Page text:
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Looking to get away from “life in the big city”?  Looking for something TOTALLY different?  Looking to commune with Nature?  Well, Congaree National Park fits the bill.   Located an easy 2 hour drive from Charlotte, NC in Hopkins, SC, this National Park is truly a step back in time and a National Treasure.  The formation of Congaree National Park preserved one of the last stretches of untouched (read, never logged) flood plain forest in the US!  The fact that it wasn’t readily accessible helped all but a small part of the Park nearest the Congaree River to escape the logging boom of the early 20th century that decimated so many  Carolina woodlands.   Come see why Congaree National Park made Travel + Leisure Magazine’s “America’s Most Underrated National Parks” list in 2010!  

McGrady on the Low Boardwalk
McGrady on the Low Boardwalk

The Park Rangers and volunteers host a wide variety of activities to showcase all that the Park has to offer.  I had had the pleasure of traveling to Congaree National Park several times with friends (but without a dog) before I saw the announcement of a “Bark on the Boardwalk” event.  I then realized that the Park had recently started allowing leashed, well-mannered dogs on the Boardwalk that runs from the Visitor Center for several miles (previously dogs were allowed only on footpaths)!   The Park Rangers even award a “Bark Ranger” bandana to the best-behaved dog during the “Bark on the Boardwalk” events. 

The “Nature Discovery” Group walking along the Sims Trail

 In addition to the “Bark on the Boardwalk” events, there are also Nature Discovery and other Walks, Lectures  and Canoe Tours. Click here for the most current Schedule of Events at the Park.    McGrady and I recently had the great fortune of joining Naturalist Rudy Mancke’s “Nature Discovery Walk” in late March 2014.  While walking with this engaging expert, we saw things like Resurrection Ferns, various fungi and other plants that we would have never noticed had it not been pointed out.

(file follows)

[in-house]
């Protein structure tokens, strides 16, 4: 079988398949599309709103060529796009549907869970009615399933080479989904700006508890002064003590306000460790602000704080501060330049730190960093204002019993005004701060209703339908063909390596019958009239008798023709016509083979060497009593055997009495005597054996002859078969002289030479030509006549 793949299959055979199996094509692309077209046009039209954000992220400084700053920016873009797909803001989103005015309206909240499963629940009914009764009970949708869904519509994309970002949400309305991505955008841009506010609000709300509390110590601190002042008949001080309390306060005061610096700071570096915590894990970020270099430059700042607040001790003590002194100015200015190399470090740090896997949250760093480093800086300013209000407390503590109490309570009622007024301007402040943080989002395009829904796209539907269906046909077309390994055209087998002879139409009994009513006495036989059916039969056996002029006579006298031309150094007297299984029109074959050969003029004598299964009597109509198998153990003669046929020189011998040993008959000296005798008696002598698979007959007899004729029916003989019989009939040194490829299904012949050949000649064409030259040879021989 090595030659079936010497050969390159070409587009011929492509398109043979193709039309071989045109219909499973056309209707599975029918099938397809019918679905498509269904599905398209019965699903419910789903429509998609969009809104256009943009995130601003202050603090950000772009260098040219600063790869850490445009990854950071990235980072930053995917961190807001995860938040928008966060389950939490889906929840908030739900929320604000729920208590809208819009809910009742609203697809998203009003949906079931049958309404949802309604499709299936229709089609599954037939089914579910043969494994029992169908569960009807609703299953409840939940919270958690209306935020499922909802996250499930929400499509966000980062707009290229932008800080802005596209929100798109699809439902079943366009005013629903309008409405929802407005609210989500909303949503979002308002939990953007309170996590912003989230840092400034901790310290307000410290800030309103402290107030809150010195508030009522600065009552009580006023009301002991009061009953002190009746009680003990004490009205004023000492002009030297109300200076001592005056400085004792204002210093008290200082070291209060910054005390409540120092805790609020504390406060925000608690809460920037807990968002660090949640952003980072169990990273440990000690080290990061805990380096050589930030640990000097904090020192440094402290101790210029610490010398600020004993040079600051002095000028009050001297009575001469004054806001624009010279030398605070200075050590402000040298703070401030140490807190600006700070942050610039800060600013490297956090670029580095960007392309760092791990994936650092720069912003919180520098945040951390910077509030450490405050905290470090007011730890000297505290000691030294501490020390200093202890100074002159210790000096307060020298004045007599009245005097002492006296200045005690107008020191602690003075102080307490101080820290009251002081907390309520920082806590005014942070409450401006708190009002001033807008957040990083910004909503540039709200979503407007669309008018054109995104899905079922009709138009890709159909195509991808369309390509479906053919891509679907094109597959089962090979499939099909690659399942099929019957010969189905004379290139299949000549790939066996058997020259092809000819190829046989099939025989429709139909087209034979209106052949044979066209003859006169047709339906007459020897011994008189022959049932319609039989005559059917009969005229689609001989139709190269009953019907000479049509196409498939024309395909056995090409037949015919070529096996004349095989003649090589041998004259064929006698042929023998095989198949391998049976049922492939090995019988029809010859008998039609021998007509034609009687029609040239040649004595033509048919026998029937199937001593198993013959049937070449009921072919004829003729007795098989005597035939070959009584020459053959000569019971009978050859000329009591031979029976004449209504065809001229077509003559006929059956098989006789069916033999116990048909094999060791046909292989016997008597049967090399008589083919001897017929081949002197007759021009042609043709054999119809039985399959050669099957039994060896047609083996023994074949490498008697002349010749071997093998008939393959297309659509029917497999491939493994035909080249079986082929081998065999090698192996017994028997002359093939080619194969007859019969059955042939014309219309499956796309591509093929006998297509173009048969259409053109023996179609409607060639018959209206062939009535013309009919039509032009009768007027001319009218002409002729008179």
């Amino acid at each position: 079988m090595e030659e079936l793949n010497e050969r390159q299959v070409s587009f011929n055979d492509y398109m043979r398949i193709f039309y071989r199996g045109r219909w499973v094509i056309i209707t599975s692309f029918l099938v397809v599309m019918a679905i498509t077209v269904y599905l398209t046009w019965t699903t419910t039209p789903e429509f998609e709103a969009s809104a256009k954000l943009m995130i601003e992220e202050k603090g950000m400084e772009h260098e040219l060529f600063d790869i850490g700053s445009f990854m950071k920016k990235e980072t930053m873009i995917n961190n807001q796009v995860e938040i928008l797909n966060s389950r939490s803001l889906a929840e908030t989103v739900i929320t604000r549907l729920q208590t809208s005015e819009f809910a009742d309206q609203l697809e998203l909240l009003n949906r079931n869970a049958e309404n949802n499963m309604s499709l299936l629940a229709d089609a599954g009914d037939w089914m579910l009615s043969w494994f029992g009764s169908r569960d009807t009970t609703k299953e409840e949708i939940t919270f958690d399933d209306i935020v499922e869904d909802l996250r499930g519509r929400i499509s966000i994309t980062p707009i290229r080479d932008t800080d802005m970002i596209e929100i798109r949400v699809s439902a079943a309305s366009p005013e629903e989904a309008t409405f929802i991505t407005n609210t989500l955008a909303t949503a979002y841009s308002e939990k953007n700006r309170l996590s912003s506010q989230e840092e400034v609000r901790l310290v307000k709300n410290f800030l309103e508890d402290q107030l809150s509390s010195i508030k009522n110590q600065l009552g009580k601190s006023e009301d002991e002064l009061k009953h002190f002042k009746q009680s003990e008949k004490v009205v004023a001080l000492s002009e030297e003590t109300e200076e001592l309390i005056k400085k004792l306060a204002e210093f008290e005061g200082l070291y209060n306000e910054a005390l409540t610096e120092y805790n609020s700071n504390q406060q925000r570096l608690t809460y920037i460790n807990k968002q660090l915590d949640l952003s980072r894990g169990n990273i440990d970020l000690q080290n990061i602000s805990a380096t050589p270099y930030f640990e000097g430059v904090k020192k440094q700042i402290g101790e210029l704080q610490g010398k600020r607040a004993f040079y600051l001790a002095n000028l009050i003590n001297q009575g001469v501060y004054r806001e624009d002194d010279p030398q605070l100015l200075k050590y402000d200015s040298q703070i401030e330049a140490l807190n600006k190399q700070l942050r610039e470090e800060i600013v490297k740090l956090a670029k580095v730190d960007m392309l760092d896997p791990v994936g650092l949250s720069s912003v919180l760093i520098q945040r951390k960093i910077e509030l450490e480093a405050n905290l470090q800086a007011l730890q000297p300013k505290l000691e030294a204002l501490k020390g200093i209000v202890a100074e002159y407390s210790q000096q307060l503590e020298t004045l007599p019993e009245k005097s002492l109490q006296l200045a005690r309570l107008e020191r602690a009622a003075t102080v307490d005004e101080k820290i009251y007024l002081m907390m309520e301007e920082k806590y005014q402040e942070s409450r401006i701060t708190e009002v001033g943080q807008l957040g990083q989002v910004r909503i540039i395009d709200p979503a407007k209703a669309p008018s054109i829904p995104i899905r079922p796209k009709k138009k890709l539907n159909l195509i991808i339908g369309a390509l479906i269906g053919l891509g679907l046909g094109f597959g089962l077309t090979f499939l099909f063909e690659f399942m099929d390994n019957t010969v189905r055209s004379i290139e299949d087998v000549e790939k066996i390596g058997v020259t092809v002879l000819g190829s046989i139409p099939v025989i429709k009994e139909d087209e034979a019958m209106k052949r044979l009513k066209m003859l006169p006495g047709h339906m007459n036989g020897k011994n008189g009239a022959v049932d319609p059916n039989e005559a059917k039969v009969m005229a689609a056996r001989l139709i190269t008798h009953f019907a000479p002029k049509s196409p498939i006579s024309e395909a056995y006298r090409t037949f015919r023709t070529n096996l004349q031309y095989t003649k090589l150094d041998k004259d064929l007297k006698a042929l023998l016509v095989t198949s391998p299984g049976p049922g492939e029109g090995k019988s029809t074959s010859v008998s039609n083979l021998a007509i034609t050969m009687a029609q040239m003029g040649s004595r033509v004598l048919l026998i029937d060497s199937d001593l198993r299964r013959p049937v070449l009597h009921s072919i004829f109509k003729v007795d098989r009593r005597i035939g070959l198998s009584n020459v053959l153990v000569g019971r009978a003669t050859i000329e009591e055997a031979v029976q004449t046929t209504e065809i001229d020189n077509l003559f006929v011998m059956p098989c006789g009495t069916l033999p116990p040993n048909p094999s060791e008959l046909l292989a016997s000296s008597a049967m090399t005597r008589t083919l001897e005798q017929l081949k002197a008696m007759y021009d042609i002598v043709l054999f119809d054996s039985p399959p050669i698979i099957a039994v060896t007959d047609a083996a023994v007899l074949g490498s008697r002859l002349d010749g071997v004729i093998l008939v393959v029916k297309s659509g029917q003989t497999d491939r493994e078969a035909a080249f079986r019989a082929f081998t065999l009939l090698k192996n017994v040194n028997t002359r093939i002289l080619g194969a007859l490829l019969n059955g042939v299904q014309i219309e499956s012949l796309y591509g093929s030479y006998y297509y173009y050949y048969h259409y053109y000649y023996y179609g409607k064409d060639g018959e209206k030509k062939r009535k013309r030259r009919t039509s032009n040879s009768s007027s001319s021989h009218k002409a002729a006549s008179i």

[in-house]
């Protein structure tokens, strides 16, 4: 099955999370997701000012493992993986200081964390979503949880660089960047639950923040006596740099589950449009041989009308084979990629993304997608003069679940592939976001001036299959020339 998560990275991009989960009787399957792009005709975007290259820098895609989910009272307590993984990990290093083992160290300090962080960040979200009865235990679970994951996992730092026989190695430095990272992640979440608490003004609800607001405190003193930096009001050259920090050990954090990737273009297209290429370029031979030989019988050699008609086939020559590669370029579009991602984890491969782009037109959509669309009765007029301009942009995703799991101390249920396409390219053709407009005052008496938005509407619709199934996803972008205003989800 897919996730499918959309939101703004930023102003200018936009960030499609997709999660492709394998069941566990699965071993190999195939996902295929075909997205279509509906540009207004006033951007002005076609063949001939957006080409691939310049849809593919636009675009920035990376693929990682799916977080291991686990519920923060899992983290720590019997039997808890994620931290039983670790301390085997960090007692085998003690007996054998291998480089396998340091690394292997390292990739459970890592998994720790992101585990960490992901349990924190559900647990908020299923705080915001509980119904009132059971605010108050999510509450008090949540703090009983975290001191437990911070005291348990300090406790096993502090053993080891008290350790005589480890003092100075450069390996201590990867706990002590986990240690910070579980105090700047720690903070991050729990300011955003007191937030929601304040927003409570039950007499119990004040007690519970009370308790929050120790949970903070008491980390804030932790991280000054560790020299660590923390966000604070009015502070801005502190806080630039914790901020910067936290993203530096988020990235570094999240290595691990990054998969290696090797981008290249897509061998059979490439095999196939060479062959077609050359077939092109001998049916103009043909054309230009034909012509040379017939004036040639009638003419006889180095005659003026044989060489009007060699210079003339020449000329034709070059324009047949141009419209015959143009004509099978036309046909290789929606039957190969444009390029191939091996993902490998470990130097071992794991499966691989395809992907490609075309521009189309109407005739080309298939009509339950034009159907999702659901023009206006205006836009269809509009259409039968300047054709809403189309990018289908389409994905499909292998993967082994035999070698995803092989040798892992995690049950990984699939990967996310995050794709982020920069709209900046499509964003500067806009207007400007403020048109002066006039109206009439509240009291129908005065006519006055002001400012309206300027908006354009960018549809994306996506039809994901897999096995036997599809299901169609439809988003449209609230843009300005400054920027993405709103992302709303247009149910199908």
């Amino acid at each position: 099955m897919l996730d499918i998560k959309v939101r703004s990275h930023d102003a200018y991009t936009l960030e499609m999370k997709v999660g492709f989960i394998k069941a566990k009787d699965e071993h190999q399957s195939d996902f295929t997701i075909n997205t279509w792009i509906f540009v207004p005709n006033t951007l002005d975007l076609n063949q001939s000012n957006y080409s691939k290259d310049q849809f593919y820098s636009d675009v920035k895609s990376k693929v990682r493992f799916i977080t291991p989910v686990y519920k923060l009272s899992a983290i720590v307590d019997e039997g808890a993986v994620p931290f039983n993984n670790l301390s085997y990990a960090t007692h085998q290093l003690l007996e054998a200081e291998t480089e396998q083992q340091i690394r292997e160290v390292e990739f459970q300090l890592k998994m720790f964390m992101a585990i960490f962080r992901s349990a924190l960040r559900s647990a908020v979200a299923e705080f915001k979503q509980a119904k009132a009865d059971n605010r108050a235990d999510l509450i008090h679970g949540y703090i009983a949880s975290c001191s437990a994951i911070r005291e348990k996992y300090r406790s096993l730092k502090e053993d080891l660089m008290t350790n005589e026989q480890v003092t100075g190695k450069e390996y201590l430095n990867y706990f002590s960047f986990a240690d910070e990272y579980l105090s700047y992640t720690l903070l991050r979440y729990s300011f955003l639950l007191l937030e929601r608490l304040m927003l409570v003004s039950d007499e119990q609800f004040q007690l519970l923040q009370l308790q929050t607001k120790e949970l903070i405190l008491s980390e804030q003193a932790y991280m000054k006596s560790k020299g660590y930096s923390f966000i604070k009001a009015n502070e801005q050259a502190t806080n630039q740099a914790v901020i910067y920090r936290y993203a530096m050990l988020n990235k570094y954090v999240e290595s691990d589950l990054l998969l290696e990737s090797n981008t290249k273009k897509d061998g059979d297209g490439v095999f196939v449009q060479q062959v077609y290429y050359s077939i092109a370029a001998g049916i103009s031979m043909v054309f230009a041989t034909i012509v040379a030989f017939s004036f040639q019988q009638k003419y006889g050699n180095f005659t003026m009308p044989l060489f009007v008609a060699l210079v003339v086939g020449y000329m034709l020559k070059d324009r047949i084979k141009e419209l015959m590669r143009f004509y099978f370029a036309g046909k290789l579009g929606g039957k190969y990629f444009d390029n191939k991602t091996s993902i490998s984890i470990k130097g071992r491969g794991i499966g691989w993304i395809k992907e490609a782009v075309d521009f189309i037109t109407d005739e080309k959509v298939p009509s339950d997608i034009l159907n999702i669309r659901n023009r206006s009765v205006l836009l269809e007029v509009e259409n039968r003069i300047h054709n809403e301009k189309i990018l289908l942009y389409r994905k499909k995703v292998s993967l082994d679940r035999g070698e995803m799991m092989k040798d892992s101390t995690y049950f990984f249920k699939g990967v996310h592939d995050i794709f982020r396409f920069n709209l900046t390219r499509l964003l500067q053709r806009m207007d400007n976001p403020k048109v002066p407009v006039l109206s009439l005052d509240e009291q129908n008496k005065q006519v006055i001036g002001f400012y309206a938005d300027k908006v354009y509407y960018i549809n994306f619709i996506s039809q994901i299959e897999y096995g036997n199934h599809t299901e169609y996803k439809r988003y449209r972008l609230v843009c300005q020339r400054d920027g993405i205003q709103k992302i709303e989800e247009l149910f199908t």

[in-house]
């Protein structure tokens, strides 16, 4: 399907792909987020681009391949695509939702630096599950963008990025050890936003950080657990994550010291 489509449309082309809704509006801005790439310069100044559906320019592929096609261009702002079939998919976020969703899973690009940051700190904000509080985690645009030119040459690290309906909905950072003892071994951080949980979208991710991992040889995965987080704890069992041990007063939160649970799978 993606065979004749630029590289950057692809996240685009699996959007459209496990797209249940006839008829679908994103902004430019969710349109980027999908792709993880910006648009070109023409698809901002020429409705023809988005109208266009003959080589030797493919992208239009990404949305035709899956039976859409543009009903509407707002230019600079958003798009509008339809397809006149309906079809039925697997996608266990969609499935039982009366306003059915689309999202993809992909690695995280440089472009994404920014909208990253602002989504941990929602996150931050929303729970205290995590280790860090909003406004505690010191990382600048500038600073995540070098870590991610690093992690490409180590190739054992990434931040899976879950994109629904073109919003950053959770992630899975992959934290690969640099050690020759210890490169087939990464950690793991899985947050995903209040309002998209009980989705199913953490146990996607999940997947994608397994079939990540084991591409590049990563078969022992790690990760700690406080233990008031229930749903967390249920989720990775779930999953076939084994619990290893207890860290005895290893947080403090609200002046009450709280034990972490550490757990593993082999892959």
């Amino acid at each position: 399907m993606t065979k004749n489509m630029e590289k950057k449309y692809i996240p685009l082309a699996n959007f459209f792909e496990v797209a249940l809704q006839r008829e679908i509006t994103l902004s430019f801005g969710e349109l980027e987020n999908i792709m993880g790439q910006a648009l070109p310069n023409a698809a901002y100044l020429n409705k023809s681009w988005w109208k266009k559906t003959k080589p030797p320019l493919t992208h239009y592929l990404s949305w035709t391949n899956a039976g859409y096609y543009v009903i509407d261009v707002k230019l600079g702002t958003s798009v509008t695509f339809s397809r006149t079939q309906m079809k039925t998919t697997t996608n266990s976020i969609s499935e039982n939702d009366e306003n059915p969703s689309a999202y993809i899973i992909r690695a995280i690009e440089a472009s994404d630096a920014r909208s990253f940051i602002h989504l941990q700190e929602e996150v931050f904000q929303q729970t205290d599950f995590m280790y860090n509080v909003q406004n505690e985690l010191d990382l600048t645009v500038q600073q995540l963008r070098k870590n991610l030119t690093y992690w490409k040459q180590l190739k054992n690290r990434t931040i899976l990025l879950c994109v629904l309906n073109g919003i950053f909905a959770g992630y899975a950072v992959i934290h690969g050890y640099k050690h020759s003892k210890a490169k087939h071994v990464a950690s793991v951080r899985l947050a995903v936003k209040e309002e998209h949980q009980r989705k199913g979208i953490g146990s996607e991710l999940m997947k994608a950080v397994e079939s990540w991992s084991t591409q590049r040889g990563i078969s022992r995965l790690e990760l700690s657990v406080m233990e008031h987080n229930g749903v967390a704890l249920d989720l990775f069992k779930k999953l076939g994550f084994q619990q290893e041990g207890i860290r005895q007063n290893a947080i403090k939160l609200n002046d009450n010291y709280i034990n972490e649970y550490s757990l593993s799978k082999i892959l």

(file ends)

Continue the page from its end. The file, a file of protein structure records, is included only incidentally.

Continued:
The flora is not the only extraordinary thing about Congaree National Park, the fauna is amazing as well!  Depending on the season, you may see fluorescent beetles, various snakes, turtles, woodpeckers, warblers and even the occasional alligator!  

 What has always caught my eye at Congaree are the Cypress trees with their vast root systems and “knees” (root systems raised above the ground) which give the Park nearly a “pre-historic” or “other worldly” feel.  These trees are decades, even centuries, old!  From a Park Volunteer who lead us on another tour out to the largest Loblolly Pine in the Park, we learned about the changing flora of the Park.  Hurricane Hugo knocked down a substantial amount of Loblolly Pines, which require a good deal of sun to thrive.  The cypress trees, with their broad-based root systems, faired much, much better.  The Loblolly saplings started to grow but at a rate slower than other types of competing trees.  Quickly finding themselves shaded by their taller, faster-growing competitors, the Loblolly saplings did not fair well.  As the full-sized Loblolly Pines start to die off in coming years, they will be replaced by another type of tree. 

McGrady in front of the largest Loblolly Pine in the Park.  We were lucky to have a Park Volunteer lead us to this site.
McGrady in front of the largest Loblolly Pine in the Park. This tree is SEVEN stories tall and the branches up top are bigger than some tree trunks.


 Navigating the Park is pretty easy.  There are several different trails.  We have explored only about 50% of them and have found those to be well-marked (However, recently the Park noted on their website that some trail markers were down due to February ice storm damage).  The Boardwalk is the starting point for most hikes.  This is a 2.4 mile roundtrip from the Visitor’s Center with 1.3 miles being elevated and 1.1 being the “low boardwalk”.  As of late March 2014, the elevated boardwalk was blocked off due to substantial ice storm damage and will most likely be “under construction” for the most part of the Spring/Summer 2014.  However, there are still several other trails to chose from:  Bluff Trail (1.7 miles), Weston Lake Loop Trail (4.4 miles), Oakridge Trail (6.6 miles), River Trail (10.0 miles), and the Kingsnake Trail (11.7 miles).  Click here for a downloadable Trail Guide as well as excellent downloadable guides to the plants and animals found in the National Park. Free brochures and maps are also available  at the Visitor Center.